Examination of the right eye revealed moderate degree of conjuc­tival and ciliary conjestion with a raised fleshy mass of about 10 mm x 4 mm on nasal limbus in the in­terpalpebral area. Cornea showed a generalised haze in the central and lower part with a raised greyish vascularised patch on the medial side and superficial ulcera­tion. Anterior chamber, pupil, iris as far as could be seen appeared normal. Left eye showed similar changes except that the fleshy mass on the nasal side of the limbus encroached on to the cornea for a distance of about 2 mm. Vision was reduced to perception and projection of light in the right eye and finger counting at three feet in the left eye.

Total and differential counts and hemoglobin estimation were found to be within normal limits. Erythrocyte sedimentation rate was 18 mm first hour (Wester green) V. D. R. L. was negative. Urine analysis showed no abnormality. His blood group was A.

Skin biopsy from chest revealed thin and atrophic epidermis at places with atrophy of its adnexa. There were areas of acanthosis and hyper-keratosis. The basal layer showed diffuse malamin pigmentation with melanophores in the upper dermis.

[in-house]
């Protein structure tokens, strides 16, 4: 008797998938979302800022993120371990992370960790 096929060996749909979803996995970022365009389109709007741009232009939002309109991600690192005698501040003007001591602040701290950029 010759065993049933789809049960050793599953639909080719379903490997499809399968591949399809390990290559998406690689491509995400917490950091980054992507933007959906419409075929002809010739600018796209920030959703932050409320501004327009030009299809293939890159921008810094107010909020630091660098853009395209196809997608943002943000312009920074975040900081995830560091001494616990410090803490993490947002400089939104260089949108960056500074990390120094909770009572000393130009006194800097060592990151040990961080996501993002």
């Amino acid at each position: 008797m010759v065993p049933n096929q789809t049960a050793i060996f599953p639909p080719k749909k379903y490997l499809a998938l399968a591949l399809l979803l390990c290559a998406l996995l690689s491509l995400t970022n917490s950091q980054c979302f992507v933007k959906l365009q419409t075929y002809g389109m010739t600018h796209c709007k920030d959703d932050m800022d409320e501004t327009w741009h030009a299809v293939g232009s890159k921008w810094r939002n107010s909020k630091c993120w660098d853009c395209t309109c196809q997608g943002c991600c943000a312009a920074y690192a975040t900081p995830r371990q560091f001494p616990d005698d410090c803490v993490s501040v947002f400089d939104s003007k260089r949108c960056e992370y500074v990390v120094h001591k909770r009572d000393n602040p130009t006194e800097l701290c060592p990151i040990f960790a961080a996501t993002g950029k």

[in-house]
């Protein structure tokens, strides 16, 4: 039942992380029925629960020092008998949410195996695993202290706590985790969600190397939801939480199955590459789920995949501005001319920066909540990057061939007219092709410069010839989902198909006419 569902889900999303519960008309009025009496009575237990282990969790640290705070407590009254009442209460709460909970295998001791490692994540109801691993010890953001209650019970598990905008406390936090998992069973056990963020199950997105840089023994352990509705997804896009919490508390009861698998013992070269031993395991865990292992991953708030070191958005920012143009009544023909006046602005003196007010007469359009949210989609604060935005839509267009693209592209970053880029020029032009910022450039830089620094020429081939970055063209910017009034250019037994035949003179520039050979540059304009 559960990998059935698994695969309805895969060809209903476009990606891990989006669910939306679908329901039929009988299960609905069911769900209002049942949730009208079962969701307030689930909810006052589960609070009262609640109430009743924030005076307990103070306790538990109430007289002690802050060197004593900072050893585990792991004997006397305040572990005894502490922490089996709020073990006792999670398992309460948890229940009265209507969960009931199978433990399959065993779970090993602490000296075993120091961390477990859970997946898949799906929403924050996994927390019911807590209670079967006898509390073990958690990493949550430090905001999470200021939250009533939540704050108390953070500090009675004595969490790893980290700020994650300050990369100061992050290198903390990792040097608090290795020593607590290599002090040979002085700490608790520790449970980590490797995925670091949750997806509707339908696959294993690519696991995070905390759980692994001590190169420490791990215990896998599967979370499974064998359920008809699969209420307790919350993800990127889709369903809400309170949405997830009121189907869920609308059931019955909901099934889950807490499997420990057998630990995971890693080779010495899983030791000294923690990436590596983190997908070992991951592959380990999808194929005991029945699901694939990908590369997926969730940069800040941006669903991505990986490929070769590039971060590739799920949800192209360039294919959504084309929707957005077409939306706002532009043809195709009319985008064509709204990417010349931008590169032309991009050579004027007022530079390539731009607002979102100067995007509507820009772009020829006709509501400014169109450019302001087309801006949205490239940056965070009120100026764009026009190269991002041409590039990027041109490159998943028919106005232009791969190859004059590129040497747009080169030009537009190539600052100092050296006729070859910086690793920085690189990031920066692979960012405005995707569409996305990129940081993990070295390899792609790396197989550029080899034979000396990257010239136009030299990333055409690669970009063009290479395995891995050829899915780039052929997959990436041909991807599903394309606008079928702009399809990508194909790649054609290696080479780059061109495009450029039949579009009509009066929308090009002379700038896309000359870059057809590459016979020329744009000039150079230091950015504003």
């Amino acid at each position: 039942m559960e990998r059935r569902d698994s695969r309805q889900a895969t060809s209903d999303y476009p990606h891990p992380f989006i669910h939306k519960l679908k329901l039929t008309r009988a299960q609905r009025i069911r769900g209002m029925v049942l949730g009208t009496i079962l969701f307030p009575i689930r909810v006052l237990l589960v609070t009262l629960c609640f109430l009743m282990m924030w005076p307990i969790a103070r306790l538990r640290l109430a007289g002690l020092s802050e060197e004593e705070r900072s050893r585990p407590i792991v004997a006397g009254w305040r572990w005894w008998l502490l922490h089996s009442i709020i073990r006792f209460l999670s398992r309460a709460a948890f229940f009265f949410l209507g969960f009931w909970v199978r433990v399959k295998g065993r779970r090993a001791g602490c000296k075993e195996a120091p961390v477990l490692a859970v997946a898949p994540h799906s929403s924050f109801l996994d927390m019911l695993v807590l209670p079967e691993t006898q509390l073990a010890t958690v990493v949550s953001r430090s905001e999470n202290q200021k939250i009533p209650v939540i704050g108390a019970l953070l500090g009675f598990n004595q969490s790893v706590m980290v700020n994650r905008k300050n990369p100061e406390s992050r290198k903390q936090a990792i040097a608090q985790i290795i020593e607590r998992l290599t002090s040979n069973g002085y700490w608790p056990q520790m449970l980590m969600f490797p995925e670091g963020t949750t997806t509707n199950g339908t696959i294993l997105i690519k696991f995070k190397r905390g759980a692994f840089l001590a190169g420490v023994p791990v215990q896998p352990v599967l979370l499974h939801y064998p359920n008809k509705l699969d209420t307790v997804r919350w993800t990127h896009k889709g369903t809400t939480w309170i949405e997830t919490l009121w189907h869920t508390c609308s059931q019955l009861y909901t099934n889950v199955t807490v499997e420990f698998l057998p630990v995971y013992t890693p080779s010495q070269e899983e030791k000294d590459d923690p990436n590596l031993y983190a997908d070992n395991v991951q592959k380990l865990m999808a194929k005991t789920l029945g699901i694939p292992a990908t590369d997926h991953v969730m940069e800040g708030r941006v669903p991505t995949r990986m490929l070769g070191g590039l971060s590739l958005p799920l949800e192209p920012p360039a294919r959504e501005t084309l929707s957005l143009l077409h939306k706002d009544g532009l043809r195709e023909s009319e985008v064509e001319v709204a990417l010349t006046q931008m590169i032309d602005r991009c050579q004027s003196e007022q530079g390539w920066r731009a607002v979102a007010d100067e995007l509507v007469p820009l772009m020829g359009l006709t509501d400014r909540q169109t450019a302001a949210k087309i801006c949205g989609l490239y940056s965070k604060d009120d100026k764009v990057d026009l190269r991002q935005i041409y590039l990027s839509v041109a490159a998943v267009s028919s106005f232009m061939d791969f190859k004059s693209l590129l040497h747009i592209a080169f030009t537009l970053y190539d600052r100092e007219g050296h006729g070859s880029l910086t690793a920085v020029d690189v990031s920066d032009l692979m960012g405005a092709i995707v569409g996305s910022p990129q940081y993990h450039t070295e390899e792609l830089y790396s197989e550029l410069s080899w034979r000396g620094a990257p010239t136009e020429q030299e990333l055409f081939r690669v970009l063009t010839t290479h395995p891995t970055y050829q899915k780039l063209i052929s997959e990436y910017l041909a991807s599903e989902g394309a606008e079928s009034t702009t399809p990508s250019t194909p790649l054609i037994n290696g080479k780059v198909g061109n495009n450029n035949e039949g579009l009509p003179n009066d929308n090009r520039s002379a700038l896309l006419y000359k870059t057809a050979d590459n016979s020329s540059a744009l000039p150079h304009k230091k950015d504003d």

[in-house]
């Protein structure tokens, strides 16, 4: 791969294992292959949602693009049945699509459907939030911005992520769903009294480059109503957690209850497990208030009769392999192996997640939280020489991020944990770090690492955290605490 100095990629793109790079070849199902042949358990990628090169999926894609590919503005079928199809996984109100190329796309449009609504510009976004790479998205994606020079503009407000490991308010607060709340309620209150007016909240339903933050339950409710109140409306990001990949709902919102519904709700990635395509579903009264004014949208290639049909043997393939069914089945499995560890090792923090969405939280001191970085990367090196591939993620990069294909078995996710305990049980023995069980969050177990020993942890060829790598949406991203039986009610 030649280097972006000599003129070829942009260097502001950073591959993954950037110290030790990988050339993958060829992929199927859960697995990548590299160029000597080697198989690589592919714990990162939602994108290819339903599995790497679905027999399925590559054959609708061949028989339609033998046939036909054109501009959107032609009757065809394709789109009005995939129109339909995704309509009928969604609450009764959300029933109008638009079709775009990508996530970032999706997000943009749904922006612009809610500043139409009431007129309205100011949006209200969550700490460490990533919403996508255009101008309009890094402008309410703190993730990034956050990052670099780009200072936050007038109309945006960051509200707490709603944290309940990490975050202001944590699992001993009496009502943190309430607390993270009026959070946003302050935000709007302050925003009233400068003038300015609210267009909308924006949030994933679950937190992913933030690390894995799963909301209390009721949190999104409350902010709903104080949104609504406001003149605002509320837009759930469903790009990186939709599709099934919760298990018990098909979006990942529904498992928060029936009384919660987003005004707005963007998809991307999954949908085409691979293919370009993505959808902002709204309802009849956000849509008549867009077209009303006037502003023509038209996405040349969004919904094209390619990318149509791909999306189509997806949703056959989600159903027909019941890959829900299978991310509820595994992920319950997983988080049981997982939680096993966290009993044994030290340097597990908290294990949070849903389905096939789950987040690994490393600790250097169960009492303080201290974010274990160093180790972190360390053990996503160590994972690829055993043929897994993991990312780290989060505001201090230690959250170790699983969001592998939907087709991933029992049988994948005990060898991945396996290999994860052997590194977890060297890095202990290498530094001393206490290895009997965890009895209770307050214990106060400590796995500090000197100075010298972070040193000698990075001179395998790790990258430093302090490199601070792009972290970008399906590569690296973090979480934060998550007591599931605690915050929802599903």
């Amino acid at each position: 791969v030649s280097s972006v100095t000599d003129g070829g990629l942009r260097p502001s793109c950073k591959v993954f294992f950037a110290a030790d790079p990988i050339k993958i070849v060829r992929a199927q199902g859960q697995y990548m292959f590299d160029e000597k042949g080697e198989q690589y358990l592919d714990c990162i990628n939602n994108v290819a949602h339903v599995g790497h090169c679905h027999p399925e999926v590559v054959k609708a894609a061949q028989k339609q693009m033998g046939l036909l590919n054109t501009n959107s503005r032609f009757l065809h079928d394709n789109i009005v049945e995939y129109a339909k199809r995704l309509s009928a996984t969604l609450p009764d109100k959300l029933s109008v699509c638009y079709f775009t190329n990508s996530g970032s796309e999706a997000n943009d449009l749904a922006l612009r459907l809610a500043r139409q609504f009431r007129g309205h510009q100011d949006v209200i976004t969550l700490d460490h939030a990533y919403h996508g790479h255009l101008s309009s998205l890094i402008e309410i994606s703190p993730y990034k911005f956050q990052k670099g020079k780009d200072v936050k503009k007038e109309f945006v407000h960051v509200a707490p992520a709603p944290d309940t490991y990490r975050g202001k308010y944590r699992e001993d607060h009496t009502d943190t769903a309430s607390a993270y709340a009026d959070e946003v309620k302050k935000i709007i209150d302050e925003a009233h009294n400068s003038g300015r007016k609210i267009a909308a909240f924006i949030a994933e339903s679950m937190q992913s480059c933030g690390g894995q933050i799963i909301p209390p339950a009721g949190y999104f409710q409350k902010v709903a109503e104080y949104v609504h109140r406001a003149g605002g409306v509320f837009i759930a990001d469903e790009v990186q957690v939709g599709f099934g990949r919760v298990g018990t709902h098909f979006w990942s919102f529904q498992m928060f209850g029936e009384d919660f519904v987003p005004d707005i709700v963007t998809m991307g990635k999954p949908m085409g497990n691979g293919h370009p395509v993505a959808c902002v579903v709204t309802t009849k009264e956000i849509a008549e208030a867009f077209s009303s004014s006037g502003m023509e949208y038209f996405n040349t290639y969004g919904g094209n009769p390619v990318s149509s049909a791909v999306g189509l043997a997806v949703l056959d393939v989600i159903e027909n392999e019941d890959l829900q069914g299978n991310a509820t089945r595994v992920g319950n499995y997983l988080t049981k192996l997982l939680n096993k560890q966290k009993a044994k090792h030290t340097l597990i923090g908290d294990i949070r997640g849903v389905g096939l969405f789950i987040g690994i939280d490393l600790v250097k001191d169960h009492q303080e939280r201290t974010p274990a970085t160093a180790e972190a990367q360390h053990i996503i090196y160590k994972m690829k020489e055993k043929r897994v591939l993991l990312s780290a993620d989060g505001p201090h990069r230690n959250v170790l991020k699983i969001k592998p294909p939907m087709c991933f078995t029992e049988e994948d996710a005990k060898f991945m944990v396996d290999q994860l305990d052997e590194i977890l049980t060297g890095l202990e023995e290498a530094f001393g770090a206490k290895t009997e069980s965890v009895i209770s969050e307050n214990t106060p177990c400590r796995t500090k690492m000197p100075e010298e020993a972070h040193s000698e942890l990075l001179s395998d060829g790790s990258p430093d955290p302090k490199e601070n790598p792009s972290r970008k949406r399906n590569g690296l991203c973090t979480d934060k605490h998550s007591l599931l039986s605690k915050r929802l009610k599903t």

Pterygium like growth from the left eye was excised and sent for histological examination. Biopsy showed stratified squamous epithe­lium with sub-epithelial dense collagenous and loose areolar tissue infiltrated with mono-nuclear cells. In a portion of the section hylanis­ed connective tissue with calicifi­cation was also seen. Junctional limbal epithelium showed presence of melamin. [Figure 2]

The patient was put on atropine 1% eye drops, antibiotic (Soframy­cine) eye ointment with bandage to both eyes. He was also given multivit tablets and high protein diet. His eye condition steadily improved and on 17.371 the conjun­ctival hyperaemia had became much less, the fleshy looking mass had considerably regressed, the corneal vascularisation had lessen­ed and corneal ulcers had healed leaving behind nabular opacities. Vision improved to finger counting at 3 meters in each eye. The patient was discharged on 17.4.71 with advice to use Soframycine eye ointment daily in both eyes at bed time use of sun goggles, and to remain indoors as far as possible.

  Discussion Top

Xeroderma pigmentosum is a disease of uncertain etiology al­though it has been presumed to be due to some chemical disturbance in the surface epithlium (Duke Elder [3] ) and attributed to multiple aminoacidurea (El Hefnavi et al [4],[5] ) or the presence of porphyrins (IIehregan [7] ),